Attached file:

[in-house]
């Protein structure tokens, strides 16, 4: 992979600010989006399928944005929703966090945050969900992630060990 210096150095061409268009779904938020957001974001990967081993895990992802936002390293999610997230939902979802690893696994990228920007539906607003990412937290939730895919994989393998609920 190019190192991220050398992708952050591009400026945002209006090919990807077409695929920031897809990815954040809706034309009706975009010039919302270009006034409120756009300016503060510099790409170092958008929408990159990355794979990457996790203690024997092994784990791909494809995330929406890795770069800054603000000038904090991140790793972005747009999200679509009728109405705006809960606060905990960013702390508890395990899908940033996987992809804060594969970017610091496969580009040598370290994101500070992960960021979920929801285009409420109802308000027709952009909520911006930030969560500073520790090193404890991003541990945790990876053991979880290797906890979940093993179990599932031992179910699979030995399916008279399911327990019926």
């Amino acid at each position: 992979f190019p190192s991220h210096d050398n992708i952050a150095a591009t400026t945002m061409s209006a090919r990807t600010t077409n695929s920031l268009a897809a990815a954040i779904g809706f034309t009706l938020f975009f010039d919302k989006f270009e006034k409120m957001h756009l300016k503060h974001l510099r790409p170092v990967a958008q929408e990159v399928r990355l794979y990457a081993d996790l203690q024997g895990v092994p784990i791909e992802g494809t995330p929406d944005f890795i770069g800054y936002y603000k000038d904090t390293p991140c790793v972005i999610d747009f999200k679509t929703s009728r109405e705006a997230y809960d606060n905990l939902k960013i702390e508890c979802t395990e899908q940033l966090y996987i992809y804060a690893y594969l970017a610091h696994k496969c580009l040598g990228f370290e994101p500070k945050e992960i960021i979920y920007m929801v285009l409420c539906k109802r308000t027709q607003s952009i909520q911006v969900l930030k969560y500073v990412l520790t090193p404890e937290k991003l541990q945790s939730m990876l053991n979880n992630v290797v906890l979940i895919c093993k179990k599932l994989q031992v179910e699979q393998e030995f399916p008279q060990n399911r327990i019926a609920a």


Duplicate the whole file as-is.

[in-house]
């Protein structure tokens, strides 16, 4: 992979600010989006399928944005929703966090945050969900992630060990 210096150095061409268009779904938020957001974001990967081993895990992802936002390293999610997230939902979802690893696994990228920007539906607003990412937290939730895919994989393998609920 190019190192991220050398992708952050591009400026945002209006090919990807077409695929920031897809990815954040809706034309009706975009010039919302270009006034409120756009300016503060510099790409170092958008929408990159990355794979990457996790203690024997092994784990791909494809995330929406890795770069800054603000000038904090991140790793972005747009999200679509009728109405705006809960606060905990960013702390508890395990899908940033996987992809804060594969970017610091496969580009040598370290994101500070992960960021979920929801285009409420109802308000027709952009909520911006930030969560500073520790090193404890991003541990945790990876053991979880290797906890979940093993179990599932031992179910699979030995399916008279399911327990019926």
């Amino acid at each position: 992979f190019p190192s991220h210096d050398n992708i952050a150095a591009t400026t945002m061409s209006a090919r990807t600010t077409n695929s920031l268009a897809a990815a954040i779904g809706f034309t009706l938020f975009f010039d919302k989006f270009e006034k409120m957001h756009l300016k503060h974001l510099r790409p170092v990967a958008q929408e990159v399928r990355l794979y990457a081993d996790l203690q024997g895990v092994p784990i791909e992802g494809t995330p929406d944005f890795i770069g800054y936002y603000k000038d904090t390293p991140c790793v972005i999610d747009f999200k679509t929703s009728r109405e705006a997230y809960d606060n905990l939902k960013i702390e508890c979802t395990e899908q940033l966090y996987i992809y804060a690893y594969l970017a610091h696994k496969c580009l040598g990228f370290e994101p500070k945050e992960i960021i979920y920007m929801v285009l409420c539906k109802r308000t027709q607003s952009i909520q911006v969900l930030k969560y500073v990412l520790t090193p404890e937290k991003l541990q945790s939730m990876l053991n979880n992630v290797v906890l979940i895919c093993k179990k599932l994989q031992v179910e699979q393998e030995f399916p008279q060990n399911r327990i019926a609920a």